Diagnosis of cardiovascular disease and assessment of treatment is only possible with reliable imaging methods. Due to low costs and its applicability to all clinical situations, ultrasound imaging is the ideal imaging method. It is the least invasive imaging method and has enabled many discoveries for diagnosis and treatment of heart disease. With support of the Heart & Stroke Foundation, we have been able to establish a unique facility in ABACUS at the Mazankowski Alberta Heart Institute to perform clinical and research cardiovascular ultrasound and perform projects which involve new ultrasound imaging technologies to address technical limitations of cardiovascular ultrasound imaging.
We have an interest in ultrasound contrast agents as contrast echocardiography can be used instead of other more expensive tests and in particular those test which expose patients to radiation. Our group continues to improve echocardiographic techniques and use this technology in order to evaluate new ultrasound tools for assessment of cardiovascular disease.
3D ultrasound has become a main research area of our group. During the last 2 years we were one of the first to introduce and validate 3D imaging of the carotid (neck) arteries and for the first time we have a simple and fast method to measure and monitor arteriosclerotic lesions. With 3D imaging of heart and vessels there will be another improvement in accuracy, but more importantly there is the potential for a major reduction in the scanning and processing times using advanced computer technology. This will give more patients access to high end diagnostic imaging. The use of 3D imaging in conjunction with intelligent computing of ultrasound recordings is the future of imaging.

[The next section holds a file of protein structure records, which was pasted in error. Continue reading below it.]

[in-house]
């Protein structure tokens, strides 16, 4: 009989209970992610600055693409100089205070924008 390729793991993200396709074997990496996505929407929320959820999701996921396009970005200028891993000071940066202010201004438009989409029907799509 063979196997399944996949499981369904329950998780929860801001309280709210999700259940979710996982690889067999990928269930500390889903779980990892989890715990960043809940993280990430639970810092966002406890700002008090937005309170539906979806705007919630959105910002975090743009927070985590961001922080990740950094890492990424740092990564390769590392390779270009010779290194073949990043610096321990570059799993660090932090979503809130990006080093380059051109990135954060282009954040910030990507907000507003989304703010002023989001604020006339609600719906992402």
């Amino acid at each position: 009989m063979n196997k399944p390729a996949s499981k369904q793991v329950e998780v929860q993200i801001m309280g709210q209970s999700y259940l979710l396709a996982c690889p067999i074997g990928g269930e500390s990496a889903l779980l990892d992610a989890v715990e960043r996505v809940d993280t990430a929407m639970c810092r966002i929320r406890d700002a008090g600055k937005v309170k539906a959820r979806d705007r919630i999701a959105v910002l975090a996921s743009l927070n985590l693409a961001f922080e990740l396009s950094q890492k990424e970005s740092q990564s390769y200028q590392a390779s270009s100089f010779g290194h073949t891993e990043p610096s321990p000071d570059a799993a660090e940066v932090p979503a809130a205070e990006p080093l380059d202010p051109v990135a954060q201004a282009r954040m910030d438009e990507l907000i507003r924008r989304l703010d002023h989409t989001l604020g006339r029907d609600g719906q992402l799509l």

We are aware of cost implications of new technology for medical care and have initiated a study for “Assessment of Patients with Suspected CAD: What is the best initial imaging strategy? Cardiac Computed Tomographic Angiography (CCTA) vs Stress Echocardiography (SE) vs SPECT “. The objective of IMAGE-CAD is to conduct a health economic analysis comparing the healthcare resource use and outcomes following randomization to one of the three different imaging strategies over one year in patients presenting with chest pain. This is a pilot study where after randomization, there are no further protocol-driven interventions, and patients will be observed over a one year follow-up period.
We provide echocardiographic monitoring to assess cardiac toxicity from cancer drugs. We have established a registry for patients undergoing cardiotoxicity monitoring. We analyze the data for quality control of the ejection fraction measurements as well as the utility of three-dimensional echocardiography. We have also developed a new tool for simplified strain and strain rate measurements which we plan to apply to the clinical reports of these patients.
We also provide echocardiography and Carotid intima media thickness (CIMT) services for over 20 research studies that their protocols require cardiovascular ultrasound.